8. We consider model-free reinforcement learning for infinite-horizon discounted Markov Decision Processes (MDPs) with a continuous state space and unknown transition kernel, when only a single sample path under an arbitrary policy of the system is available. We consider the Nearest Neighbor Q-Learning (NNQL) algorithm to learn the optimal Q function using nearest neighbor regression method. As the main contribution, we provide tight finite sample analysis of the convergence rate. In particular, for MDPs with a d-dimensional state space and the discounted factor in (0, 1), given an arbitrary sample path with “covering time” L, we establish that the algorithm is guaranteed to output an "-accurate estimate of the optimal Q-function nearly optimal sample complexity.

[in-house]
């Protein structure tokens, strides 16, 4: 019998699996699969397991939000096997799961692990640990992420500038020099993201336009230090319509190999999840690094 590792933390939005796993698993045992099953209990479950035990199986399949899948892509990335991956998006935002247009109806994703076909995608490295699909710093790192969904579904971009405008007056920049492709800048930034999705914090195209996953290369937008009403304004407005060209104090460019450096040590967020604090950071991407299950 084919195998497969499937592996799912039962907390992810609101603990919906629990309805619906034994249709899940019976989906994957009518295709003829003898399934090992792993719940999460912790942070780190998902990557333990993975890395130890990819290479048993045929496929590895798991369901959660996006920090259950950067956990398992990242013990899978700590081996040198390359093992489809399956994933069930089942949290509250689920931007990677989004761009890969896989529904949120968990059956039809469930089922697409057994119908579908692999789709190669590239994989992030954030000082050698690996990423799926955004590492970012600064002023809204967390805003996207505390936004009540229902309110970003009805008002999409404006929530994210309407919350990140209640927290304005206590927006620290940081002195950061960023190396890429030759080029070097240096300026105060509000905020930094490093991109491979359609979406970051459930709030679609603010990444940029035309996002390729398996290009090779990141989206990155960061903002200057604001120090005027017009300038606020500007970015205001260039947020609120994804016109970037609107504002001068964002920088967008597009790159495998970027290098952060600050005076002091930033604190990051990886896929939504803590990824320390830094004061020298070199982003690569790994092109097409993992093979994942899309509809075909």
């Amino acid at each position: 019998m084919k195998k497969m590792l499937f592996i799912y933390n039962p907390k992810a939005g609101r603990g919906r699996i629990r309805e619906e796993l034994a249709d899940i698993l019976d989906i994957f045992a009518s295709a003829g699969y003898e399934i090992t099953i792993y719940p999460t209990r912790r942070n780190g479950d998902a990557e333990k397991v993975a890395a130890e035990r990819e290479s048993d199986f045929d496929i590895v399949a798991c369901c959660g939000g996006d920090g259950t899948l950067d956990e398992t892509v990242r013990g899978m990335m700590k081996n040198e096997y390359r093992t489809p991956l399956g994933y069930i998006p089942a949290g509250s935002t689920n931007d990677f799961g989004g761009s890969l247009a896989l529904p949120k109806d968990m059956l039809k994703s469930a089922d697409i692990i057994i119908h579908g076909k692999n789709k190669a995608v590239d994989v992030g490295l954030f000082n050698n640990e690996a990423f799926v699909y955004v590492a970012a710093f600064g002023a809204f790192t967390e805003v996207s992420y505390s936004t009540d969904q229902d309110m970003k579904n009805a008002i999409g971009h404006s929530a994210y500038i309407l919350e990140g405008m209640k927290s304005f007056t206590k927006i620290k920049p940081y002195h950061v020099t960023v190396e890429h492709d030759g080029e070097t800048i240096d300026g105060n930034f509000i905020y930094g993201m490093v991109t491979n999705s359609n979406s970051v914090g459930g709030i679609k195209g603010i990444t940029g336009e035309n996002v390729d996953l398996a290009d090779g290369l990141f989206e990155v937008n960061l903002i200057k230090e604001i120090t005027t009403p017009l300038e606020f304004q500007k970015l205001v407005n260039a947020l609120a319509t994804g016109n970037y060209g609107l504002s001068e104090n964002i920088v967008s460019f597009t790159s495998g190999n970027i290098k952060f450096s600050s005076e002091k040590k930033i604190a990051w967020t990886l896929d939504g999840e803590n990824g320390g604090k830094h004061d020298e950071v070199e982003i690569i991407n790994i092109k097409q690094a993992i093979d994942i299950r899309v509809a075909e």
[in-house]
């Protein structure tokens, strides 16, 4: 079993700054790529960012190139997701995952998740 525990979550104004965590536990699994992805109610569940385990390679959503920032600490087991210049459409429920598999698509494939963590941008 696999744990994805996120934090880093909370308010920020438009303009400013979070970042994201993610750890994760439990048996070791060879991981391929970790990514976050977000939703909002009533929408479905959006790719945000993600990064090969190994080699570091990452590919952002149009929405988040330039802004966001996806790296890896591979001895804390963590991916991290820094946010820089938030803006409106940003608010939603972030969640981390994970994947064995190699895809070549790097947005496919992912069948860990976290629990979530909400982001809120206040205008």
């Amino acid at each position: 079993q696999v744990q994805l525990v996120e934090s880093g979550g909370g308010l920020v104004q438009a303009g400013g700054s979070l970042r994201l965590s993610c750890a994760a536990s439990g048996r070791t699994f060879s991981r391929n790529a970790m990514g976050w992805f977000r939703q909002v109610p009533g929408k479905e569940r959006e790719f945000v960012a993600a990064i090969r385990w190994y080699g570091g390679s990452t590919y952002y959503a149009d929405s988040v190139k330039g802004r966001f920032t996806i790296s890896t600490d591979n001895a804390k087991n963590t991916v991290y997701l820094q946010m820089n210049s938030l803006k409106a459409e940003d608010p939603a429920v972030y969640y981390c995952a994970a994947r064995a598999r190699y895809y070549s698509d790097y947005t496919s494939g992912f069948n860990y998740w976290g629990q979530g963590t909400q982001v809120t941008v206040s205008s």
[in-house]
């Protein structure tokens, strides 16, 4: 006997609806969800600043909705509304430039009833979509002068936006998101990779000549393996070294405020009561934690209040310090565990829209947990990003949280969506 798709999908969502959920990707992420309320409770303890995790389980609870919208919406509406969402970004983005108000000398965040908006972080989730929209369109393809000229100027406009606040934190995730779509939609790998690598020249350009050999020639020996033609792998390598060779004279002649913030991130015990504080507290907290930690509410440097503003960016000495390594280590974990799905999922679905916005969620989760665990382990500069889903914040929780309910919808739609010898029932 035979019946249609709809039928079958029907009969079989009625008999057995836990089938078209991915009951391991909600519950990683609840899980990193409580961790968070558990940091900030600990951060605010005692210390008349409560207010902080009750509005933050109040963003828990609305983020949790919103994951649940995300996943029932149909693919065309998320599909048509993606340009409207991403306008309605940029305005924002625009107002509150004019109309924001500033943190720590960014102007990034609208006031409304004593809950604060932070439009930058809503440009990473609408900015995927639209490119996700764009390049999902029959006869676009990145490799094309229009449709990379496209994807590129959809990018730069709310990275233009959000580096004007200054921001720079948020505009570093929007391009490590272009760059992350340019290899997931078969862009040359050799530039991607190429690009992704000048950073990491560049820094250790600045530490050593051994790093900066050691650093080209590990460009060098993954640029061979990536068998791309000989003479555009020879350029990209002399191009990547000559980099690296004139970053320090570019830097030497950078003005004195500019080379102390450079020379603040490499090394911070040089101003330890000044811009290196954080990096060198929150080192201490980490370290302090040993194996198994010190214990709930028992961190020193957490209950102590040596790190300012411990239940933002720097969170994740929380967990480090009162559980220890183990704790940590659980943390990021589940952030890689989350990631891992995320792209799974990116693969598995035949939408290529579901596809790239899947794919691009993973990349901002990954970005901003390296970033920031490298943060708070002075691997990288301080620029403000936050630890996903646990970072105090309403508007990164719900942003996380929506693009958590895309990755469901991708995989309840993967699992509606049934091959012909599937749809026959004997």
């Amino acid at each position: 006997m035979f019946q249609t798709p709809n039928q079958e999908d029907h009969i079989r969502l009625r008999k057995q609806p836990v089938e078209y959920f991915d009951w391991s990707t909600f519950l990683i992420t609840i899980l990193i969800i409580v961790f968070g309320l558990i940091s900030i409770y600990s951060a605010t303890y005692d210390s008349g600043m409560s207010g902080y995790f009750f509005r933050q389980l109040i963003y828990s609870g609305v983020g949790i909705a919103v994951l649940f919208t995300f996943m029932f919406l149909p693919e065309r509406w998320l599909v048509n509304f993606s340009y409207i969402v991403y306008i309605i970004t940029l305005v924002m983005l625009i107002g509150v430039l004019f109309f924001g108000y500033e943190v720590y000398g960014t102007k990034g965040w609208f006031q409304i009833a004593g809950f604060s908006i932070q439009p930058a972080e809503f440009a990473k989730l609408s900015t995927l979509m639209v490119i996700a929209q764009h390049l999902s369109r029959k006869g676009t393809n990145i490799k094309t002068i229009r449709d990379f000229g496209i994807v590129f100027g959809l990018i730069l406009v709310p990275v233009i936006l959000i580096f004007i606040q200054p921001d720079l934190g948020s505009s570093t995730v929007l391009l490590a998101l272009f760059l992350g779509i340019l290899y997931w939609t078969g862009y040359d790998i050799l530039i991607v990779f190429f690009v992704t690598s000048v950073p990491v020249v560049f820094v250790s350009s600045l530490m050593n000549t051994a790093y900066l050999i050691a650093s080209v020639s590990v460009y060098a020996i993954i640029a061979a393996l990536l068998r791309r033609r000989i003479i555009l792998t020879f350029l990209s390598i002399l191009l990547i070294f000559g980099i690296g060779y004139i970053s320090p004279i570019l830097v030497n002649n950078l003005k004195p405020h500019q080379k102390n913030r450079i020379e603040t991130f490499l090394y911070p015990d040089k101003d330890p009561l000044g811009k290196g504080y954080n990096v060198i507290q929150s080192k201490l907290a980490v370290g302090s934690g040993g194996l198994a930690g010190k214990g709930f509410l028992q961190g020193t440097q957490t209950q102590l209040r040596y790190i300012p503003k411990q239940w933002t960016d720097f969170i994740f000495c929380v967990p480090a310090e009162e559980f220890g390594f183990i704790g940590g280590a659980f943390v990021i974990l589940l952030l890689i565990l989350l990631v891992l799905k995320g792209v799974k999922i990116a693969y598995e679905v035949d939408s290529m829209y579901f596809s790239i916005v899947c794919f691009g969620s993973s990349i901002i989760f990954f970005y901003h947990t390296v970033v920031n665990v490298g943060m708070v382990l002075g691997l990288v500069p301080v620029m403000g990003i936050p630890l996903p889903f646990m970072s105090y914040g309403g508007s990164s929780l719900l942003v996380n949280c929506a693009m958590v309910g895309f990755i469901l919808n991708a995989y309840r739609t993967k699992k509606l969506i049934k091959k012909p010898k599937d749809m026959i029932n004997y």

9. We propose an algorithm to impute and forecast a time series by transforming the observed time series into a matrix, utilizing matrix estimation to recover missing values and de-noise observed entries, and performing linear regression to make predictions. At the core of our analysis is a representation result, which states that for a large class of models, the transformed time series matrix is (approximately) low-rank. In effect, this generalizes the widely used Singular Spectrum Analysis (SSA) in the time series literature, and allows us to establish a rigorous link between time series analysis and matrix estimation. The key to establishing this link is constructing a Page matrix with non-overlapping entries rather than a Hankel matrix as is commonly done in the literature (e.g., SSA). This particular matrix structure allows us to provide finite sample analysis for imputation and prediction, and prove the asymptotic consistency of our method. Another salient feature of our algorithm is that it is model agnostic with respect to both the underlying time dynamics and the noise distribution in the observations. The noise agnostic property of our approach allows us to recover the latent states when only given access to noisy and partial observations a la amore »Hidden Markov Model; e.g., recovering the time-varying parameter of a Poisson process without knowing that the underlying process is Poisson. Furthermore, since our forecasting algorithm requires regression with noisy features, our approach suggests a matrix estimation based method—coupled with a novel, non-standard matrix estimation error metric—to solve the error-in-variable regression problem, which could be of interest in its own right. Through synthetic and real-world datasets, we demonstrate that our algorithm outperforms standard software packages (including R libraries) in the presence of missing data as well as high levels of noise.« less